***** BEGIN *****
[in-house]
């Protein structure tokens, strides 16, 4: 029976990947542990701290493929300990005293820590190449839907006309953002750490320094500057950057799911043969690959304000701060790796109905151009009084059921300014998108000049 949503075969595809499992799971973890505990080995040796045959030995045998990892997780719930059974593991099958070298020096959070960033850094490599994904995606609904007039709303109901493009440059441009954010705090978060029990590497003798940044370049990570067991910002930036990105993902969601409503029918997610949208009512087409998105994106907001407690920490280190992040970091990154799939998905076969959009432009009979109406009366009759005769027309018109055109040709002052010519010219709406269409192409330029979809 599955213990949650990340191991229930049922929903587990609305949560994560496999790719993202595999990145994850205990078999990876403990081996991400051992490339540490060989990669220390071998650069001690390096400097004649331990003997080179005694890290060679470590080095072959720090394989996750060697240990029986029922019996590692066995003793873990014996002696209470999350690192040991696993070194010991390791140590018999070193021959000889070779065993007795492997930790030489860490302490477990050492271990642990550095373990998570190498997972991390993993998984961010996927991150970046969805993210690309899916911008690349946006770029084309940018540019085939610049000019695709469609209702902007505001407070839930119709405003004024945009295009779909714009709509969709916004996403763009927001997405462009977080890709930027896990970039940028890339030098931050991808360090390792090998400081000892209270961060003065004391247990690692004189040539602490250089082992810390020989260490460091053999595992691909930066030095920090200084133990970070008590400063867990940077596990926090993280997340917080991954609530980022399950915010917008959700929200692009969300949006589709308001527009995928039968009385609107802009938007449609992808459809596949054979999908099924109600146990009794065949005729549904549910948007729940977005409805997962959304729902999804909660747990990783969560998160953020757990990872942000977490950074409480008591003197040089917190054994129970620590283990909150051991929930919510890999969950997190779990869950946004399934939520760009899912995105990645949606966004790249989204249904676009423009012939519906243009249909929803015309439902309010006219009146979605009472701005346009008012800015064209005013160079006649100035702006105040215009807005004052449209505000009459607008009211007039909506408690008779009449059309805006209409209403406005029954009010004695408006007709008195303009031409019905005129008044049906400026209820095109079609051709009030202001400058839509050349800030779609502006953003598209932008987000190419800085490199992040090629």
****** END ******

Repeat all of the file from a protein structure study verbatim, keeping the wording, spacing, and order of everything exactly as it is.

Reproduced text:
[in-house]
């Protein structure tokens, strides 16, 4: 029976990947542990701290493929300990005293820590190449839907006309953002750490320094500057950057799911043969690959304000701060790796109905151009009084059921300014998108000049 949503075969595809499992799971973890505990080995040796045959030995045998990892997780719930059974593991099958070298020096959070960033850094490599994904995606609904007039709303109901493009440059441009954010705090978060029990590497003798940044370049990570067991910002930036990105993902969601409503029918997610949208009512087409998105994106907001407690920490280190992040970091990154799939998905076969959009432009009979109406009366009759005769027309018109055109040709002052010519010219709406269409192409330029979809 599955213990949650990340191991229930049922929903587990609305949560994560496999790719993202595999990145994850205990078999990876403990081996991400051992490339540490060989990669220390071998650069001690390096400097004649331990003997080179005694890290060679470590080095072959720090394989996750060697240990029986029922019996590692066995003793873990014996002696209470999350690192040991696993070194010991390791140590018999070193021959000889070779065993007795492997930790030489860490302490477990050492271990642990550095373990998570190498997972991390993993998984961010996927991150970046969805993210690309899916911008690349946006770029084309940018540019085939610049000019695709469609209702902007505001407070839930119709405003004024945009295009779909714009709509969709916004996403763009927001997405462009977080890709930027896990970039940028890339030098931050991808360090390792090998400081000892209270961060003065004391247990690692004189040539602490250089082992810390020989260490460091053999595992691909930066030095920090200084133990970070008590400063867990940077596990926090993280997340917080991954609530980022399950915010917008959700929200692009969300949006589709308001527009995928039968009385609107802009938007449609992808459809596949054979999908099924109600146990009794065949005729549904549910948007729940977005409805997962959304729902999804909660747990990783969560998160953020757990990872942000977490950074409480008591003197040089917190054994129970620590283990909150051991929930919510890999969950997190779990869950946004399934939520760009899912995105990645949606966004790249989204249904676009423009012939519906243009249909929803015309439902309010006219009146979605009472701005346009008012800015064209005013160079006649100035702006105040215009807005004052449209505000009459607008009211007039909506408690008779009449059309805006209409209403406005029954009010004695408006007709008195303009031409019905005129008044049906400026209820095109079609051709009030202001400058839509050349800030779609502006953003598209932008987000190419800085490199992040090629």